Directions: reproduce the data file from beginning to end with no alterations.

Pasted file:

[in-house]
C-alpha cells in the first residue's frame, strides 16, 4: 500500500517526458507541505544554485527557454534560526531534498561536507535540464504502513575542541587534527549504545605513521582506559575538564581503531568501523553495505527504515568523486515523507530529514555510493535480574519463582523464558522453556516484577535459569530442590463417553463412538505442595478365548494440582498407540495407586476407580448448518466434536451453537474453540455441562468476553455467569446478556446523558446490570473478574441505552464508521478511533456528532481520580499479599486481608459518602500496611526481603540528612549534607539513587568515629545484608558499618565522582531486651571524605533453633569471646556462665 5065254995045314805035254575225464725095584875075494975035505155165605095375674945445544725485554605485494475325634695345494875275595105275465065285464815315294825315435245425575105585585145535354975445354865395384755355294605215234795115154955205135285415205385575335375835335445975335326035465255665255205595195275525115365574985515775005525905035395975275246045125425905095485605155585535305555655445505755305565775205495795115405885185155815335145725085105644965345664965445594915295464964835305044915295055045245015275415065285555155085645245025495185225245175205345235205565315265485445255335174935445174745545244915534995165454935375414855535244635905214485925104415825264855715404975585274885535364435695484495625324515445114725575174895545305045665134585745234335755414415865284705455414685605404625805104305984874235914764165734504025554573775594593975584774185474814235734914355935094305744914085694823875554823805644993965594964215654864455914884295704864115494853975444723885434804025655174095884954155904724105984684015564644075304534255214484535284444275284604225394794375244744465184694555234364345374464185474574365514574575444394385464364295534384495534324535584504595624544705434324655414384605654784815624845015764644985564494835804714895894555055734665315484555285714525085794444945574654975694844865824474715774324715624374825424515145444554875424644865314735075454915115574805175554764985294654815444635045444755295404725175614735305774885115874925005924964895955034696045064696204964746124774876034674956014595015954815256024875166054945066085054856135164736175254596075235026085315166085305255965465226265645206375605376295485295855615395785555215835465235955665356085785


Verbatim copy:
[in-house]
C-alpha cells in the first residue's frame, strides 16, 4: 500500500517526458507541505544554485527557454534560526531534498561536507535540464504502513575542541587534527549504545605513521582506559575538564581503531568501523553495505527504515568523486515523507530529514555510493535480574519463582523464558522453556516484577535459569530442590463417553463412538505442595478365548494440582498407540495407586476407580448448518466434536451453537474453540455441562468476553455467569446478556446523558446490570473478574441505552464508521478511533456528532481520580499479599486481608459518602500496611526481603540528612549534607539513587568515629545484608558499618565522582531486651571524605533453633569471646556462665 5065254995045314805035254575225464725095584875075494975035505155165605095375674945445544725485554605485494475325634695345494875275595105275465065285464815315294825315435245425575105585585145535354975445354865395384755355294605215234795115154955205135285415205385575335375835335445975335326035465255665255205595195275525115365574985515775005525905035395975275246045125425905095485605155585535305555655445505755305565775205495795115405885185155815335145725085105644965345664965445594915295464964835305044915295055045245015275415065285555155085645245025495185225245175205345235205565315265485445255335174935445174745545244915534995165454935375414855535244635905214485925104415825264855715404975585274885535364435695484495625324515445114725575174895545305045665134585745234335755414415865284705455414685605404625805104305984874235914764165734504025554573775594593975584774185474814235734914355935094305744914085694823875554823805644993965594964215654864455914884295704864115494853975444723885434804025655174095884954155904724105984684015564644075304534255214484535284444275284604225394794375244744465184694555234364345374464185474574365514574575444394385464364295534384495534324535584504595624544705434324655414384605654784815624845015764644985564494835804714895894555055734665315484555285714525085794444945574654975694844865824474715774324715624374825424515145444554875424644865314735075454915115574805175554764985294654815444635045444755295404725175614735305774885115874925005924964895955034696045064696204964746124774876034674956014595015954815256024875166054945066085054856135164736175254596075235026085315166085305255965465226265645206375605376295485295855615395785555215835465235955665356085785